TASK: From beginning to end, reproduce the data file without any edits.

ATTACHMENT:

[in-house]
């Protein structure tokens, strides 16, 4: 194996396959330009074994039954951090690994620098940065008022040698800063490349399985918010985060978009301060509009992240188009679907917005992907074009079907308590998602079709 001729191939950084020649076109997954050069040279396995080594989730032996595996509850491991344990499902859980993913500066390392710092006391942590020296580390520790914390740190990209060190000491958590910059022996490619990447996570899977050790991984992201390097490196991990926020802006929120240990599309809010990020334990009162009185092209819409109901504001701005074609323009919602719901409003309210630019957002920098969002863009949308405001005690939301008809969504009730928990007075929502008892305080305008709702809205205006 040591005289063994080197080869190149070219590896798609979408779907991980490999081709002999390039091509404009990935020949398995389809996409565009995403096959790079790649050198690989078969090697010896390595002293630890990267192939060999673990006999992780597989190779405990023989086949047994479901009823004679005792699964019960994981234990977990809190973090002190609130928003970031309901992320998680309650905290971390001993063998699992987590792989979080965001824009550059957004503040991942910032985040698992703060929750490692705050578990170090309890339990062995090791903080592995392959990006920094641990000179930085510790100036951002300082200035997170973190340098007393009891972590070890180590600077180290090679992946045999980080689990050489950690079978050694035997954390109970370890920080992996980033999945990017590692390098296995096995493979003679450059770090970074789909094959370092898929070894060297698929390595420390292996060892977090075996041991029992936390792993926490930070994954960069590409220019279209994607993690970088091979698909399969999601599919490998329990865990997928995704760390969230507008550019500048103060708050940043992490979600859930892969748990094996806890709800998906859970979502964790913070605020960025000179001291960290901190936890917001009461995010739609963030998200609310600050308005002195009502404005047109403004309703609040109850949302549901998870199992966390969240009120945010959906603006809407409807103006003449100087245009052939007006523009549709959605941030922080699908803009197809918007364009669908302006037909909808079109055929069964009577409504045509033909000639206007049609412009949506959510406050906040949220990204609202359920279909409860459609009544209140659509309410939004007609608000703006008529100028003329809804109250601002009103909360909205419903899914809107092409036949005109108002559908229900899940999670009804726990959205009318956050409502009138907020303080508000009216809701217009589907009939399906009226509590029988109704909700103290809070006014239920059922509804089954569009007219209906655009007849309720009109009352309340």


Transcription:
[in-house]
């Protein structure tokens, strides 16, 4: 194996396959330009074994039954951090690994620098940065008022040698800063490349399985918010985060978009301060509009992240188009679907917005992907074009079907308590998602079709 001729191939950084020649076109997954050069040279396995080594989730032996595996509850491991344990499902859980993913500066390392710092006391942590020296580390520790914390740190990209060190000491958590910059022996490619990447996570899977050790991984992201390097490196991990926020802006929120240990599309809010990020334990009162009185092209819409109901504001701005074609323009919602719901409003309210630019957002920098969002863009949308405001005690939301008809969504009730928990007075929502008892305080305008709702809205205006 040591005289063994080197080869190149070219590896798609979408779907991980490999081709002999390039091509404009990935020949398995389809996409565009995403096959790079790649050198690989078969090697010896390595002293630890990267192939060999673990006999992780597989190779405990023989086949047994479901009823004679005792699964019960994981234990977990809190973090002190609130928003970031309901992320998680309650905290971390001993063998699992987590792989979080965001824009550059957004503040991942910032985040698992703060929750490692705050578990170090309890339990062995090791903080592995392959990006920094641990000179930085510790100036951002300082200035997170973190340098007393009891972590070890180590600077180290090679992946045999980080689990050489950690079978050694035997954390109970370890920080992996980033999945990017590692390098296995096995493979003679450059770090970074789909094959370092898929070894060297698929390595420390292996060892977090075996041991029992936390792993926490930070994954960069590409220019279209994607993690970088091979698909399969999601599919490998329990865990997928995704760390969230507008550019500048103060708050940043992490979600859930892969748990094996806890709800998906859970979502964790913070605020960025000179001291960290901190936890917001009461995010739609963030998200609310600050308005002195009502404005047109403004309703609040109850949302549901998870199992966390969240009120945010959906603006809407409807103006003449100087245009052939007006523009549709959605941030922080699908803009197809918007364009669908302006037909909808079109055929069964009577409504045509033909000639206007049609412009949506959510406050906040949220990204609202359920279909409860459609009544209140659509309410939004007609608000703006008529100028003329809804109250601002009103909360909205419903899914809107092409036949005109108002559908229900899940999670009804726990959205009318956050409502009138907020303080508000009216809701217009589907009939399906009226509590029988109704909700103290809070006014239920059922509804089954569009007219209906655009007849309720009109009352309340």